Summer 2013

Room of One's Own? Accessory Dwelling Unit Reforms and Local Parochialism

Articles

Room of One's Own? Accessory Dwelling Unit Reforms and Local Parochialism

This article examines a relatively recent entrant into the world of land use reform that holds the potential to reduce the exclusionary impact of local land use regulations favoring single family homes without imposing hidden regulatory costs that themselves undercut the purpose and benefits of the reform itself. Over the past decade, a number of local governments have amended land use regulations to permit or encourage the construction of so-called “accessory dwelling units” (ADUs) in residential (especially single-family) neighborhoods. Despite the flurry of legislative action, however, many questions about these efforts remain unanswered—especially whether the reforms will actually achieve their stated purpose of breaking down regulatory barriers to affordable housing by encouraging the construction of ADUs. In order to understand more about the effects and potential for ADU reforms, this article examines the effects of ADU regulations in a context which ought to predict a minimal level of local parochialism—that is, in a state where local governments are required to permit ADUs in residential zones. The authors examine the zoning law of all California cities with populations over 50,000 people (150 total cities) to determine how local governments actually implemented ADU reforms “on the ground” after the state legislation was enacted. They then categorize these responses into several legislative groups that exemplify the varieties of responses to the state mandate. Their analysis suggest that ADU reforms—even state-mandated ones—are not silver bullets that overcome local governments’ exclusionary impulses in the land use contexts.

This annual report deals with the relationship of zoning and other land use regulations and actions and the comprehensive plan (sometimes referred to as the “general” or “master” plan. It chronicles those cases decided on these matters between October 1, 2011, and September 30, 2012. The discussion begins with the three schools of thought on this relationship—one in which the plan is unnecessary and legally irrelevant, another in which the plan is a factor in judicial review of land use regulations and actions, and a third in which the plan achieves quasi-constitutional status, although it may be changed as can any policy. Following this tripartite analysis, the authors review the cases for this same period which relate to amendment, and then interpretation of the comprehensive plan, if the plan has legal significance, and proceeds to conclusions.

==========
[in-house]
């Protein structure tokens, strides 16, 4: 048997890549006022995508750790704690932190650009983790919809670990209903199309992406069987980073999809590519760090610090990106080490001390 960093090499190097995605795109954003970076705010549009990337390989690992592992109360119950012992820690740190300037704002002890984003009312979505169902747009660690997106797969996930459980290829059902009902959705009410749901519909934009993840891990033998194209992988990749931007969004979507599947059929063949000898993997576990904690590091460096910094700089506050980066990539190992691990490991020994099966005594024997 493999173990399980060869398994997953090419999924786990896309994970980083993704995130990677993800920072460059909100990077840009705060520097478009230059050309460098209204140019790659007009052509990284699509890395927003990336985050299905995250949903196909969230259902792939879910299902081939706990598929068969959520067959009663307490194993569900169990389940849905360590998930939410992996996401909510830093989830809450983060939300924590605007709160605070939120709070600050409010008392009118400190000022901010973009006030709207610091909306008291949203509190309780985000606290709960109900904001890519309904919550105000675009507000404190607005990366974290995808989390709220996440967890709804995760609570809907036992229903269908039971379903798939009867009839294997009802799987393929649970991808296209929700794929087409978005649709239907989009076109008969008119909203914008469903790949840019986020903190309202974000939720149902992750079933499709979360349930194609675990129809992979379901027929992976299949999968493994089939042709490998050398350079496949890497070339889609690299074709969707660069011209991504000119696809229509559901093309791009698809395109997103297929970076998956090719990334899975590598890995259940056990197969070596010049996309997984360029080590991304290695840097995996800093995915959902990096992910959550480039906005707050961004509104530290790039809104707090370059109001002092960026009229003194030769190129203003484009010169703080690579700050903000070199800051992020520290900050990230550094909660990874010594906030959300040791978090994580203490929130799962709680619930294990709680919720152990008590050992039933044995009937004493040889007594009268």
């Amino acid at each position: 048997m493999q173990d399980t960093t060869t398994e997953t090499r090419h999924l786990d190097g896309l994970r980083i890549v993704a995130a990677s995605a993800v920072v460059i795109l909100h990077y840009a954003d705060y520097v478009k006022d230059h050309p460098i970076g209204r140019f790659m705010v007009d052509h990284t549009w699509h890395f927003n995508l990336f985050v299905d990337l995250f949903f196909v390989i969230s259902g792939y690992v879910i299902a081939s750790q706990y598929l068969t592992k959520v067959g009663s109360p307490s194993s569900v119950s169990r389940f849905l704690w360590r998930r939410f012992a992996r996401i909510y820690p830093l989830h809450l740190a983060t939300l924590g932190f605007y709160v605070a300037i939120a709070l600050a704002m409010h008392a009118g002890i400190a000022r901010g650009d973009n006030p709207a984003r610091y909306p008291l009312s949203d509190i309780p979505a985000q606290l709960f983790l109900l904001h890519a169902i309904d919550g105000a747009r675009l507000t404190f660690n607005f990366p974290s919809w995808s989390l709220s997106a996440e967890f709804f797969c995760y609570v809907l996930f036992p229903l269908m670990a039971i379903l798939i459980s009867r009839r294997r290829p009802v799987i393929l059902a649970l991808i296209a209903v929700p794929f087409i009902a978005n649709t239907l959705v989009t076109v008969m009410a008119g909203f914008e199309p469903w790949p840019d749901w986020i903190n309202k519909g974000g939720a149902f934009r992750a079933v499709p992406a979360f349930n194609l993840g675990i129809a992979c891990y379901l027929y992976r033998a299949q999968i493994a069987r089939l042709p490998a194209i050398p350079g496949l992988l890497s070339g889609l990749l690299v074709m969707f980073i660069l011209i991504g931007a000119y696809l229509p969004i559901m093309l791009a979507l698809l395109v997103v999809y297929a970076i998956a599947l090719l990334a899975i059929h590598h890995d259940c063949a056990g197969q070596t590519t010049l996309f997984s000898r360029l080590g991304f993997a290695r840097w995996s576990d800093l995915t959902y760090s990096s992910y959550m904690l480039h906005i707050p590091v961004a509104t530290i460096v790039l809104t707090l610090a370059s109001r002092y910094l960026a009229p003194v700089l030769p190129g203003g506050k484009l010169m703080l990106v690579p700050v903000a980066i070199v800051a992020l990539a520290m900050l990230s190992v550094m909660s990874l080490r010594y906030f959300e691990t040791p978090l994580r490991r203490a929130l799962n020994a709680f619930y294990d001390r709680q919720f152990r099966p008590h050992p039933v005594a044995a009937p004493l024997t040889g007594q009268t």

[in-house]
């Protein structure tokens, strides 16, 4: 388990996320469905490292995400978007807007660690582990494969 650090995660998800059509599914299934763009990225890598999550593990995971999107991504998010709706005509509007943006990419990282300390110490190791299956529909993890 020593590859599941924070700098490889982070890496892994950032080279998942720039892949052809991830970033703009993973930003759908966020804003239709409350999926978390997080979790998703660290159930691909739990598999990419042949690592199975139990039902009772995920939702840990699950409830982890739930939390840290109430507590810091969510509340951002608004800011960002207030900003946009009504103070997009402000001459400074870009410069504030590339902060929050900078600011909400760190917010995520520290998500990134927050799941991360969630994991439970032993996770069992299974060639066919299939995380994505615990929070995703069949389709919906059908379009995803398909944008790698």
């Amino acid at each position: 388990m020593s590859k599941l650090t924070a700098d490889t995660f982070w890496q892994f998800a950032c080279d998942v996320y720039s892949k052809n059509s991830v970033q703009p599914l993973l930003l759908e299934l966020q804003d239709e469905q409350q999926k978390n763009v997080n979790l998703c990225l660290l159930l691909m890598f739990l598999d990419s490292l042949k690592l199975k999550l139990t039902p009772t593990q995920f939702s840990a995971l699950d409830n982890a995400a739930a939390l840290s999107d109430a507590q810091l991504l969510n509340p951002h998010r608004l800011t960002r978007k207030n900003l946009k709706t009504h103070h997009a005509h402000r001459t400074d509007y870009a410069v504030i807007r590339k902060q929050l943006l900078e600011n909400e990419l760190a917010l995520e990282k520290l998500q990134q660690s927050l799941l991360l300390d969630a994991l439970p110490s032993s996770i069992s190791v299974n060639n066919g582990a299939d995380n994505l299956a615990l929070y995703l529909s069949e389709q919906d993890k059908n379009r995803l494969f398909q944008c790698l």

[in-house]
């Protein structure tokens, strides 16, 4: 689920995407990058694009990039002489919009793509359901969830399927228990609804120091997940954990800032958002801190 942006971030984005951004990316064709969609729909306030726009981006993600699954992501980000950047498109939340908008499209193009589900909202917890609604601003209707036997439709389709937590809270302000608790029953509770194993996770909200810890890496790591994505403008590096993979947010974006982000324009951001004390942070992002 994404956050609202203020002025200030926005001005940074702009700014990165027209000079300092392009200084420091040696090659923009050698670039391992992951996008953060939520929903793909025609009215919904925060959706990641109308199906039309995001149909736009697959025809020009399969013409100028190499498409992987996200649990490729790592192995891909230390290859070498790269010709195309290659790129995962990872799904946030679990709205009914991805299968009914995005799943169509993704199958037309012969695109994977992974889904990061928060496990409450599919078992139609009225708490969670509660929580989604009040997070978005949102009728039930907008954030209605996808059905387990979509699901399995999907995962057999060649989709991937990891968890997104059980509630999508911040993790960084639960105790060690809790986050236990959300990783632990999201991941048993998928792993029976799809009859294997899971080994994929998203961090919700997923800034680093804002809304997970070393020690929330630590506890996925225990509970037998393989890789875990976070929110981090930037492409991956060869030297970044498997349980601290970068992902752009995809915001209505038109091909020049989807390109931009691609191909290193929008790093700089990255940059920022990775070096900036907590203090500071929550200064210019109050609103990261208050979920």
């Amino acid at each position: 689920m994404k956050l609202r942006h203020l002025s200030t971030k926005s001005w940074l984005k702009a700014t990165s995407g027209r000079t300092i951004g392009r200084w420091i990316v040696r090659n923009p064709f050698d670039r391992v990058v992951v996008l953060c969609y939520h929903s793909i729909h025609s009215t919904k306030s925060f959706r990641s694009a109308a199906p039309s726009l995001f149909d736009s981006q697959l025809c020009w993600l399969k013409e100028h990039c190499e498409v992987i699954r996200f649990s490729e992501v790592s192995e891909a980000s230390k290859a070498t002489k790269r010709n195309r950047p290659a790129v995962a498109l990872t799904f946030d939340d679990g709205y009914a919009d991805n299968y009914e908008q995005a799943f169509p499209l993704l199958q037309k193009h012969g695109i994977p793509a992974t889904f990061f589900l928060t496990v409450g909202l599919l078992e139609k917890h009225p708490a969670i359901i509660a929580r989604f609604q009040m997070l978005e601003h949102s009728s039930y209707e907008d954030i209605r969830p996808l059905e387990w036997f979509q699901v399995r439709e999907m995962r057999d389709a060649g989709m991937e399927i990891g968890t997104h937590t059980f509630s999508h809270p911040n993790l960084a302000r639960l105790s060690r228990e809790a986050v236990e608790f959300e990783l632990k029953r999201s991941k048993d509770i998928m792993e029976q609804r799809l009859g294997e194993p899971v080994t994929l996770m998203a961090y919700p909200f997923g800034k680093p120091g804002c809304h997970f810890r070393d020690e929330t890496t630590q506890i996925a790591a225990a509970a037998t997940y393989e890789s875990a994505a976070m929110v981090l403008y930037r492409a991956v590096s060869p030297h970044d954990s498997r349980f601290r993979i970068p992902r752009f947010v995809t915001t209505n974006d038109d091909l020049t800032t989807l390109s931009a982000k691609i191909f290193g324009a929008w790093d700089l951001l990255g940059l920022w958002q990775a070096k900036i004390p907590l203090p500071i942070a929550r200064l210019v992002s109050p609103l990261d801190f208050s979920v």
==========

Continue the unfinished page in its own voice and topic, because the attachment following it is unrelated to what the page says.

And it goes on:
In the thirteen years that RLUIPA has been in effect, federal courts have come to a general consensus that the Act is constitutional. From there, however, courts have been far more varied in interpreting and applying the specific principles contained in RLUIPA’s land use provisions. Since RLUIPA litigation is a relatively new area, the body of case law interpreting the Act is constantly developing and changing. This article summarizes various noteworthy RLUIPA decisions from courts across the country issued in the last 18 months that provide a general synopsis of the dynamic and evolving area of religious land use litigation.

This article reviews those major regulatory takings and inverse condemnation decisions of the past year. Section II details cases about whether particular scenarios result in takings liability. Section III details what sort of property might be considered protected. Section IV details cases analyzing whether application of Penn Central results in a taking. Section V focuses on ripeness, the most frequently applied procedural dodge to takings cases. Section VI considers other decisions involving such topics as judicial takings and standing.

In Kelo v. City of New London, the United States Supreme Court held that a municipality’s exercise of eminent domain power supported only by claims that doing so would help the local economy was not a per se violation of the Public Use Clause of the Fifth Amendment. This article summarizes the past year’s decisions, several of which attempt to discern what Kelo means. It also discusses pipeline takings, the effect on a due process claim of a finding that a taking was pretextual, and other issues related to the power to condemn private property for public use.

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